Features

The following features are available in all Rev AI APIs.

Custom vocabularies

To improve accuracy of the ASR when using words or terms that are not in the average English dictionary, submit these words as custom vocabulary.

Custom vocabularies are submitted as a list of phrases. A phrase can be one word or multiple words, usually describing a single object or concept.

Here is an example of submitting a custom vocabulary to the API containing the made-up word sparkletini:

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curl -X POST "https://api.rev.ai/speechtotext/v1/vocabularies" \
    -H "Authorization: Bearer <REVAI_ACCESS_TOKEN>" \
    -H "Content-Type: application/json" \
    -d '{ "custom_vocabularies": [{ "phrases": ["sparkletini"] }] }'
attention

Punctuation and Inverse Text Normalization

Rev AI automatically adds punctuation and performs Inverse Text Normalization on all audio processed. Inverse Text Normalization or ITN, is the process of converting spoken-form text to written-form text. This includes dates, times and phone numbers.

Examples:

  • Dates: "June twentieth twenty twenty" becomes "June 20th, 2020"
  • Phone numbers - "one two three one two three one two three four" becomes "(123)123-1234"

ITN is performed on all audio submitted to the Asynchronous Speech-to-Text API. For audio submitted to the Streaming Speech-to-Text API, ITN is only performed on Final Hypotheses.

Here is an example of a transcript containing punctuation:

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{
  "monologues": [
    {
      "speaker": 1,
      "elements": [
        {
          "type": "text",
          "value": "Hello",
          "ts": 0.5,
          "end_ts": 1.5,
          "confidence": 1
        },
        {
          "type": "punct",
          "value": " "
        },
        {
          "type": "text",
          "value": "World",
          "ts": 1.75,
          "end_ts": 2.85,
          "confidence": 0.8
        },
        {
          "type": "punct",
          "value": "."
        }
      ]
    },
    {
      ...
    }
  ]
}
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Learn more about punctuation control in the Asynchronous Speech-to-Text API Reference and the Streaming Speech-to-Text API Reference.

Disfluency or filler word removal

Disfluencies can be distracting because they break the flow of speech. This is especially true for written text. The APIs currently only filter for "ums" and "uhs" but when this setting is enabled, disfluencies will not appear in the transcription output.

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Learn more about disfluency removal in the Asynchronous Speech-to-Text API Reference and the Streaming Speech-to-Text API Reference.

Profanity filtering

The current profanity dictionary contains approximately 600 profane words and phrases. When this feature is enabled, all the words transcribed that are included on this list will be displayed as asterisks except the first and last character.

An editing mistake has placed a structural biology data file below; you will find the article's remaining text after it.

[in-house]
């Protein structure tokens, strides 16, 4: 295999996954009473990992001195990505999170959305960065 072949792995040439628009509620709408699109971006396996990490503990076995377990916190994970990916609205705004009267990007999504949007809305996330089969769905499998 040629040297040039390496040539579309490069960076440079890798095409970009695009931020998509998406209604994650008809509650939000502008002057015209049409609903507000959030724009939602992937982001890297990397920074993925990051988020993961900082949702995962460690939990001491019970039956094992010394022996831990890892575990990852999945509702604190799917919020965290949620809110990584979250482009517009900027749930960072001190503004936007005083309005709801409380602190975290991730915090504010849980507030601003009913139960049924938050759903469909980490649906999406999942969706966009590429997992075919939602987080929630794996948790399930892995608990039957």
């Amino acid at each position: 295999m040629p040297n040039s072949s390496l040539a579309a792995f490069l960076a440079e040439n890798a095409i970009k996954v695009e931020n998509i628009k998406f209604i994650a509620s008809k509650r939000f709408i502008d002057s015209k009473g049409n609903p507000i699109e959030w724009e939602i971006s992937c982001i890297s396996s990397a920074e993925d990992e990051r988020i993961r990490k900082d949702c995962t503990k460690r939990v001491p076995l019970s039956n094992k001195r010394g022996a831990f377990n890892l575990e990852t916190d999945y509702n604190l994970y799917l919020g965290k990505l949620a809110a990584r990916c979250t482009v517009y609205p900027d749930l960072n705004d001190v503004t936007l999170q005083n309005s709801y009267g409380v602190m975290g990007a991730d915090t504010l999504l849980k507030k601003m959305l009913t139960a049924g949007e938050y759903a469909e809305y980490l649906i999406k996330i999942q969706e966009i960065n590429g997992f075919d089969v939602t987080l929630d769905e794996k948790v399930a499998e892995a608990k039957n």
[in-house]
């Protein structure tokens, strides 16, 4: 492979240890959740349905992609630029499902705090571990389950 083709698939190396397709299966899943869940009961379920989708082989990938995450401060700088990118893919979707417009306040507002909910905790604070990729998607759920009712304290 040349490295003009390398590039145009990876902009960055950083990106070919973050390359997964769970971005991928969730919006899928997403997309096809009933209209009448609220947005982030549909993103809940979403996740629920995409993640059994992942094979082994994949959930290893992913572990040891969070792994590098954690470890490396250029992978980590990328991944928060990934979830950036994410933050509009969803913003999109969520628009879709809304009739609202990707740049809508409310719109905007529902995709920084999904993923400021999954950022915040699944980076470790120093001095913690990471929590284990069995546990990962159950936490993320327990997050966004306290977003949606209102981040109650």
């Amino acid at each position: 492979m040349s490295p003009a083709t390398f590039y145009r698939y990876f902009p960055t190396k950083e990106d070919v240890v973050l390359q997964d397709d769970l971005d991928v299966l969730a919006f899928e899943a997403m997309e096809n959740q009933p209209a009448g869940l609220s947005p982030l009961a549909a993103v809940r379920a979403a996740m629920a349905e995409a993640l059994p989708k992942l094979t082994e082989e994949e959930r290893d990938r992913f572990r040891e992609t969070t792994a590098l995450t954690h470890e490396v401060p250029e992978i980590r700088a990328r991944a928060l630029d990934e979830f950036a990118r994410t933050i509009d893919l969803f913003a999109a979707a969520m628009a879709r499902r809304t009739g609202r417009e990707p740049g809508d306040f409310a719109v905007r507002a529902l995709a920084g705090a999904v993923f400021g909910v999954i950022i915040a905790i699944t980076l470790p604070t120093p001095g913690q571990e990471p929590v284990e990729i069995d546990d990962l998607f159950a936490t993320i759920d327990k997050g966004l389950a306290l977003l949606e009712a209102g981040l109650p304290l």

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Learn more about profanity filtering in the Asynchronous Speech-to-Text API Reference and the Streaming Speech-to-Text API Reference.

Timestamps

The JSON transcription output includes timestamps for every transcribed word. Timestamps correspond to when the words are spoken within the audio and can be used for alignment, analytics, live captions, etc.

Here is an example of a transcript with timestamps:

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{
  "monologues": [
    {
      "speaker": 0,
      "elements": [
        {
          "type": "text",
          "value": "Hi",
          "ts": 0.27,
          "end_ts": 0.48,
          "confidence": 1
        },
        {
          "type": "text",
          "value": "my",
          "ts": 0.51,
          "end_ts": 0.66,
          "confidence": 1
        },
        {
          "type": "text",
          "value": "name's",
          "ts": 0.66,
          "end_ts": 0.84,
          "confidence": 0.84
        },
        {
          "type": "text",
          "value": "Jack",
          "ts": 0.84,
          "end_ts": 1.05,
          "confidence": 0.99
        },
        {
          ...
        }
      ]
    }
  ]
}
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Learn more about working with timestamps in the Asynchronous Speech-to-Text API Reference and the Streaming Speech-to-Text API Reference.

Speaker separation or diarization

Speaker diarization is the process of separating audio segments according to speaker identification. Diarization is performed by default on all audio processed through the Asynchronous Speech-to-Text API. When multiple speakers are detected, transcription output will be separated by speaker.

Here is an example of a transcript with multiple speakers:

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{
  "monologues": [
    {
      "speaker": 0,
      "elements": [
        {
          "type": "text",
          "value": "Hi",
          "ts": 0.27,
          "end_ts": 0.48,
          "confidence": 1
        },
        ...
      ]
    },
    {
      "speaker": 1,
      "elements": [
        {
          "type": "text",
          "value": "Although",
          "ts": 3.14,
          "end_ts": 3.56,
          "confidence": 1
        },
        ...
      ]
    }
  ]
}
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Learn more about speaker diarization in the Asynchronous Speech-to-Text API Reference and Best Practices Guide.